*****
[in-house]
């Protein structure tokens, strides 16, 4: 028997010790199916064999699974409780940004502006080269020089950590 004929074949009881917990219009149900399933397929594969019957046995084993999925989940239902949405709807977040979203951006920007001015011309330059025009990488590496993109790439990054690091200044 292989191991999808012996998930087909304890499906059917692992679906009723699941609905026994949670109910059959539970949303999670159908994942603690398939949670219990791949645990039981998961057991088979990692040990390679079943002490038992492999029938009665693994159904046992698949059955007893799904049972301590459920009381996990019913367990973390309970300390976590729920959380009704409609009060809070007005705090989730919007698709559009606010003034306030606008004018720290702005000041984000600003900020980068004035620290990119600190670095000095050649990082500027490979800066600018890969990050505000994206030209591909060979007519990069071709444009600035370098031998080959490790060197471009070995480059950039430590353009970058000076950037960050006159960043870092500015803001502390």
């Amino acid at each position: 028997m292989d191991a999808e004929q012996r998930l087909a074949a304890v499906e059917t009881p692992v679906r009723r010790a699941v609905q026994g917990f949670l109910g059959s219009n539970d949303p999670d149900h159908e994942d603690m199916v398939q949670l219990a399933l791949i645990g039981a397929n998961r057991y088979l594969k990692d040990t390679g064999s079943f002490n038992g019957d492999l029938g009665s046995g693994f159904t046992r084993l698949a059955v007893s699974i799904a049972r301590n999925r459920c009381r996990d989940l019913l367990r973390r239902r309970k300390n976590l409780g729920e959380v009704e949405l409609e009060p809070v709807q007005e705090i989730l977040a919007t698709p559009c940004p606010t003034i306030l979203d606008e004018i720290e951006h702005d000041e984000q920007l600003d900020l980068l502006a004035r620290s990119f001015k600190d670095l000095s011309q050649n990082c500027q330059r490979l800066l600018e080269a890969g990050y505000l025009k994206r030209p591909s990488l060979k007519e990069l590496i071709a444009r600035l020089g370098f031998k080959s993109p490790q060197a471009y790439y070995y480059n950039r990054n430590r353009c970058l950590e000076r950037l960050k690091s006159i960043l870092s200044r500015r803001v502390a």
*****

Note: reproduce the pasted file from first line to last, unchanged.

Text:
[in-house]
């Protein structure tokens, strides 16, 4: 028997010790199916064999699974409780940004502006080269020089950590 004929074949009881917990219009149900399933397929594969019957046995084993999925989940239902949405709807977040979203951006920007001015011309330059025009990488590496993109790439990054690091200044 292989191991999808012996998930087909304890499906059917692992679906009723699941609905026994949670109910059959539970949303999670159908994942603690398939949670219990791949645990039981998961057991088979990692040990390679079943002490038992492999029938009665693994159904046992698949059955007893799904049972301590459920009381996990019913367990973390309970300390976590729920959380009704409609009060809070007005705090989730919007698709559009606010003034306030606008004018720290702005000041984000600003900020980068004035620290990119600190670095000095050649990082500027490979800066600018890969990050505000994206030209591909060979007519990069071709444009600035370098031998080959490790060197471009070995480059950039430590353009970058000076950037960050006159960043870092500015803001502390």
């Amino acid at each position: 028997m292989d191991a999808e004929q012996r998930l087909a074949a304890v499906e059917t009881p692992v679906r009723r010790a699941v609905q026994g917990f949670l109910g059959s219009n539970d949303p999670d149900h159908e994942d603690m199916v398939q949670l219990a399933l791949i645990g039981a397929n998961r057991y088979l594969k990692d040990t390679g064999s079943f002490n038992g019957d492999l029938g009665s046995g693994f159904t046992r084993l698949a059955v007893s699974i799904a049972r301590n999925r459920c009381r996990d989940l019913l367990r973390r239902r309970k300390n976590l409780g729920e959380v009704e949405l409609e009060p809070v709807q007005e705090i989730l977040a919007t698709p559009c940004p606010t003034i306030l979203d606008e004018i720290e951006h702005d000041e984000q920007l600003d900020l980068l502006a004035r620290s990119f001015k600190d670095l000095s011309q050649n990082c500027q330059r490979l800066l600018e080269a890969g990050y505000l025009k994206r030209p591909s990488l060979k007519e990069l590496i071709a444009r600035l020089g370098f031998k080959s993109p490790q060197a471009y790439y070995y480059n950039r990054n430590r353009c970058l950590e000076r950037l960050k690091s006159i960043l870092s200044r500015r803001v502390a």